A prometric on a set $X$ is a family $G$ of functions $d:X\times X\to [0,\infty)$ such that
$G$ is a $\ge$-filter, i.e.
For every $d\in G$ and $x\in X$, we have $d(x,x)=0$.
For any $d\in G$ there exists an $e\in G$ such that for all $x,y,z\in X$ we have
For every $d\in G$, there is an $e\in G$ with $d(x,y)\le e(y,x)$ for all $x,y\in X$.
If we drop the final condition, we obtain a quasi-prometric. We can also consider extended prometrics in which the $d$ can take the value $\infty$.
A base for a prometric is a collection satisfying all these axioms except $\le$-closure; the $\le$-closure of a prometric base is a prometric. Any single pseudometric, and in fact any gauge, constitutes a base for a prometric.
Of course a prometric space is a space equipped with a prometric, and likewise for a quasi-prometric space.
A short map between prometric spaces $X$ and $Y$ is a function $f:X\to Y$ such that for every $d\in G_Y$, we have $d\circ (f\times f) \in G_X$. We write $ProMet$ for the category of prometric spaces and short maps.
If the prometrics of $X$ and $Y$ are presented by bases, then this is equivalent to saying that for any basic $d$ on $Y$, there is a basic $e$ on $X$ such that $d(f(x),f(x'))\le e(x,x')$ for all $x,x'\in X$. Thus, for metric spaces and gauge spaces considered as prometric spaces, this reduces to the usual notion of short map (i.e. distance-decreasing map). Hence the category $Gau$ of gauge spaces and short maps is included as a full subcategory of $ProMet$.
Since $Gau$ includes the categories of metric spaces and uniform spaces (disjointly), so does $ProMet$. Likewise, since $QGau$ includes the category of topological spaces (disjointly from metric and uniform spaces), so does $QProMet$.
There is also another embedding of $Unif$ into $ProMet$, however, which is notably simpler than its embedding into $Gau$. Given a uniform space $X$, we define for each entourage $U\subseteq X\times X$ a distance function
The collection of such $d_U$ is a base for a prometric on $X$. The short maps between such prometric spaces are precisely the uniformly continuous ones, so this defines another embedding of $Unif$ into $ProMet$. The full image of this embedding consists precisely of those prometric spaces generated by a base of $\{0,1\}$-valued functions. Note that replacing $1$ by any other positive real number defines a different embedding of $Unif$ into $ProMet$.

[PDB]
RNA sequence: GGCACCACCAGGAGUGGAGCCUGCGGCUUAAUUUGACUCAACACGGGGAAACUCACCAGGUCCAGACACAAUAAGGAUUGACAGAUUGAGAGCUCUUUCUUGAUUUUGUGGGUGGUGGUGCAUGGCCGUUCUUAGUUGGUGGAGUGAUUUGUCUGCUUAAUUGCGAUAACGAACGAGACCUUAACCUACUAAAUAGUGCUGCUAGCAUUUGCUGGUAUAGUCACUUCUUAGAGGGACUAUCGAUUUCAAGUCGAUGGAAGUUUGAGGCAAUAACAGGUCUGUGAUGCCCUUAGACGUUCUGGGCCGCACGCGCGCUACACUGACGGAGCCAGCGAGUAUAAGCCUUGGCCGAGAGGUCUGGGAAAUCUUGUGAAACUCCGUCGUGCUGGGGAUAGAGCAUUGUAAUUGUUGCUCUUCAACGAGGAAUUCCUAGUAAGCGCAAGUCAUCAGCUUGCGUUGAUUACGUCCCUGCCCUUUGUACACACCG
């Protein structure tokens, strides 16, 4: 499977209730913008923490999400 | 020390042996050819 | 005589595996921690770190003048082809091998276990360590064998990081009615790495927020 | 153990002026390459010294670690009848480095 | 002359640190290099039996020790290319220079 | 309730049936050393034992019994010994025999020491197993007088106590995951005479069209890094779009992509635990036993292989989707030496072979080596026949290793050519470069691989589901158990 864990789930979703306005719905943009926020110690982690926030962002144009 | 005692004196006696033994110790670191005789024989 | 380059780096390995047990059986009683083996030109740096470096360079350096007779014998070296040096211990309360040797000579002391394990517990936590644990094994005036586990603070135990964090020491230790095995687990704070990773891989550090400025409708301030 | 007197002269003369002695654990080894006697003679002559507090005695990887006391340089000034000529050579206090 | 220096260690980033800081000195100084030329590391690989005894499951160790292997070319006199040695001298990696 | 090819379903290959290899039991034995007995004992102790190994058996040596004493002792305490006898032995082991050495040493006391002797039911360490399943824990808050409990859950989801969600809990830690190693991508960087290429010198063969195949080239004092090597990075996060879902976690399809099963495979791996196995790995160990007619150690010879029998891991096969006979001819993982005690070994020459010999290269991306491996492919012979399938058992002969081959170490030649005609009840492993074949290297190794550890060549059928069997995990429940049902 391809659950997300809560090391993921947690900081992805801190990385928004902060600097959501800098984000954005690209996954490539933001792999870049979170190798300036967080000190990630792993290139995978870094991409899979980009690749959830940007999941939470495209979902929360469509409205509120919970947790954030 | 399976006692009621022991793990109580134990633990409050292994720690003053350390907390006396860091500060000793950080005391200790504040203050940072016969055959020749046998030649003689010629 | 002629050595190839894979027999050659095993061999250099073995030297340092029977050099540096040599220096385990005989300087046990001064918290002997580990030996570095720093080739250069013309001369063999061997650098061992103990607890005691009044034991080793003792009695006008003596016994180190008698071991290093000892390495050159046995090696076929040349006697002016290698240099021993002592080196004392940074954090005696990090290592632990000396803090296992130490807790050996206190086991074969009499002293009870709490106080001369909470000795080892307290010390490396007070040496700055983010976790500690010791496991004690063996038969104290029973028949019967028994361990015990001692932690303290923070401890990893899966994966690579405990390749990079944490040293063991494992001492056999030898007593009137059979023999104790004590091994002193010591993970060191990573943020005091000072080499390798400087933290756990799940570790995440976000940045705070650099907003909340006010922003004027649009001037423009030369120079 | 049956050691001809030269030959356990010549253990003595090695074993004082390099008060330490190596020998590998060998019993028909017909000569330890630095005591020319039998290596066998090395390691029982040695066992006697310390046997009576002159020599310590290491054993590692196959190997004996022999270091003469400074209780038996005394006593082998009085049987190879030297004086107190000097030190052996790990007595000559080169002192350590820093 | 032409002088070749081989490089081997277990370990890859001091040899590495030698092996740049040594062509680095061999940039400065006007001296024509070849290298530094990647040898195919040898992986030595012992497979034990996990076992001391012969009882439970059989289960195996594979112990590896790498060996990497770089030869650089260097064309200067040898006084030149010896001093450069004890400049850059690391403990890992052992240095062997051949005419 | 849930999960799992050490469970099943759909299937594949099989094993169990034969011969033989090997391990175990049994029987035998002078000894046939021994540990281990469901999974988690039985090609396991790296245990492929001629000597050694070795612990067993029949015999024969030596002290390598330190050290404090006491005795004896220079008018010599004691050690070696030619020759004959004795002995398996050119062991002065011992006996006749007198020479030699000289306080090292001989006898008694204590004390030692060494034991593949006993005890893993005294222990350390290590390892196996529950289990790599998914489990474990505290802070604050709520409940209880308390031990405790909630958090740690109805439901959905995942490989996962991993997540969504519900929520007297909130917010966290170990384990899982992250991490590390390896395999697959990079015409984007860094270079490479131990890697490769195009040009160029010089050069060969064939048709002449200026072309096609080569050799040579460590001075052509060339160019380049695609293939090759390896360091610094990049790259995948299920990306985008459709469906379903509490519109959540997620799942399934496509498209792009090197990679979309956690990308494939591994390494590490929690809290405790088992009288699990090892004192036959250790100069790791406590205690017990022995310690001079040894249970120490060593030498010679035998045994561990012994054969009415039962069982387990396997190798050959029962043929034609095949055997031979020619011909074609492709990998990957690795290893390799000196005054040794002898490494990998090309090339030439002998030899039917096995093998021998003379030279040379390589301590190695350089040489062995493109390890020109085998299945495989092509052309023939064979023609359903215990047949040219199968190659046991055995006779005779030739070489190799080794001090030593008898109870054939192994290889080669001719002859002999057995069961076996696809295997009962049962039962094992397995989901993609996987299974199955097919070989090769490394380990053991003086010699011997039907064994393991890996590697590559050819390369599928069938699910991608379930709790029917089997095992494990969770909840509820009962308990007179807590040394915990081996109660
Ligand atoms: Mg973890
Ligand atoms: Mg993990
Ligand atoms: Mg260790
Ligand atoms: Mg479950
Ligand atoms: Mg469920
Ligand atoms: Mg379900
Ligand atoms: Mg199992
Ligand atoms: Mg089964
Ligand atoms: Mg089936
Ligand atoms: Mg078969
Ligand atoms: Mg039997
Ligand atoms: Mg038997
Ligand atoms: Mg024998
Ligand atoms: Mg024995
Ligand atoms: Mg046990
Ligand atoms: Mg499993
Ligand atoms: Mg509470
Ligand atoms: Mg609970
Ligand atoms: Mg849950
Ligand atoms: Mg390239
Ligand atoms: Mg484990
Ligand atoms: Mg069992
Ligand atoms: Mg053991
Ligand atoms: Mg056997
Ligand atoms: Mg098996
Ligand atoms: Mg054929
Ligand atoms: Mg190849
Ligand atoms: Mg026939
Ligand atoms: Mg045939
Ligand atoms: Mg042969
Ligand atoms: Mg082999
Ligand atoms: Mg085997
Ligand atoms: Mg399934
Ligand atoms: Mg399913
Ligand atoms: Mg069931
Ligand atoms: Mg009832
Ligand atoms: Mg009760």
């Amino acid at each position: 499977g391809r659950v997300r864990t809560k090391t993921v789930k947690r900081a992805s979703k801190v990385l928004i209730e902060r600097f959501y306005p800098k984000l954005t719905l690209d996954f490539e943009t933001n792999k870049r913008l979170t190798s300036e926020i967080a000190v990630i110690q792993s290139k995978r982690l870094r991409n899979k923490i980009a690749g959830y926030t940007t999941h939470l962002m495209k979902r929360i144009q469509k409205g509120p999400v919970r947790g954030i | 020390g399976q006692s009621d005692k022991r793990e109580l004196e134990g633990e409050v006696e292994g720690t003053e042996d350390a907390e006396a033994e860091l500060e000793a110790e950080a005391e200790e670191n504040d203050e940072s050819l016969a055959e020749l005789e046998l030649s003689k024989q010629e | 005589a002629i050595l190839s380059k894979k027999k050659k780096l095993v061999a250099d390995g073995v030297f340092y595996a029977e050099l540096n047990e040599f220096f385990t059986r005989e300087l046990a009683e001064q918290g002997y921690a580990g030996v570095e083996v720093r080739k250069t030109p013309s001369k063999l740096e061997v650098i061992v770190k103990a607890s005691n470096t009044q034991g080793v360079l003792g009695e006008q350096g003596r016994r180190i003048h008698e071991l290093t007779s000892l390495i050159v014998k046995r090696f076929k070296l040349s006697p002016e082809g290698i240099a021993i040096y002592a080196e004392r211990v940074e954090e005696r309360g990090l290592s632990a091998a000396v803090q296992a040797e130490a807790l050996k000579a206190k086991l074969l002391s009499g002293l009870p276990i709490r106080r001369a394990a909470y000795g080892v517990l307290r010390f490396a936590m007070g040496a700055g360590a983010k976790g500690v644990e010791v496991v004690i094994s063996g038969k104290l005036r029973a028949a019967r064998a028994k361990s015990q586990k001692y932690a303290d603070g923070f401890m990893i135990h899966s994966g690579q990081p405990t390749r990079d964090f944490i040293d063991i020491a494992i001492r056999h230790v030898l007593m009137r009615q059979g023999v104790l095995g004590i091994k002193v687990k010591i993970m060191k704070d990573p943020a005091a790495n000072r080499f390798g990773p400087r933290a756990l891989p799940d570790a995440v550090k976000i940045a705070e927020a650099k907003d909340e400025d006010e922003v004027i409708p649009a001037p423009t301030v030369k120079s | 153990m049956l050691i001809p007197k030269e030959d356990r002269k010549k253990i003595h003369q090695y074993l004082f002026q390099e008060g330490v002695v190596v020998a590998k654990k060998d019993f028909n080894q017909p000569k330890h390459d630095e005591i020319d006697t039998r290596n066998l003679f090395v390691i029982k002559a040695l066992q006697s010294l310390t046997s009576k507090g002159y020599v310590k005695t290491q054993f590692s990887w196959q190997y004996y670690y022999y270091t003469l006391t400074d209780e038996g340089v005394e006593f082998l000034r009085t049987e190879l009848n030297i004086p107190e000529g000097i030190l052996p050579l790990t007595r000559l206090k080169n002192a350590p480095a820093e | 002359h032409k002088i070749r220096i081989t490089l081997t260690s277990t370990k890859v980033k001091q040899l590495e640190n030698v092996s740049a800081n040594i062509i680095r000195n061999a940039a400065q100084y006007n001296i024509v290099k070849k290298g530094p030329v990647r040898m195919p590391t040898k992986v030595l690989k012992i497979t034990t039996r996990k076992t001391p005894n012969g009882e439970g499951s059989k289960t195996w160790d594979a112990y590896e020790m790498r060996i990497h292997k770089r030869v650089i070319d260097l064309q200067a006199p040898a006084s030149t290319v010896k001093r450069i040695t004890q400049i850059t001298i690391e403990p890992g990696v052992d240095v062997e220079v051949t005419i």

Conversely, every prometric induces a uniformity, where the entourages are the sets
In this way every short map induces a uniformly continuous map as well. This operation is compatible with the above inclusion of $Unif$, as well as with the inclusion of $Gau$.
As observed by Lawvere, an (extended quasi pseudo) metric space is a category enriched over $([0,\infty],\ge,+,0)$. In other words, it is a monoid (or monad) in the bicategory $[0,\infty] Mat$ of matrices with values in this monoidal category. Analogously, an (extended quasi) prometric space is a monoid in the bicategory $Pro [0,\infty] Mat$ whose hom-categories are the categories of pro-objects in the hom-categories of $[0,\infty] Mat$.
Note that if $Rel = \{0,1\} Mat$ denotes the bicategory of relations in $Set$, then a monoid in $Rel$ is a preorder, while a monoid in $ProSet$ is a (quasi) uniform space.
In all these cases, in order to recover the correct notion of morphism abstractly, we must consider monoids in a double category or equipment rather than merely a bicategory.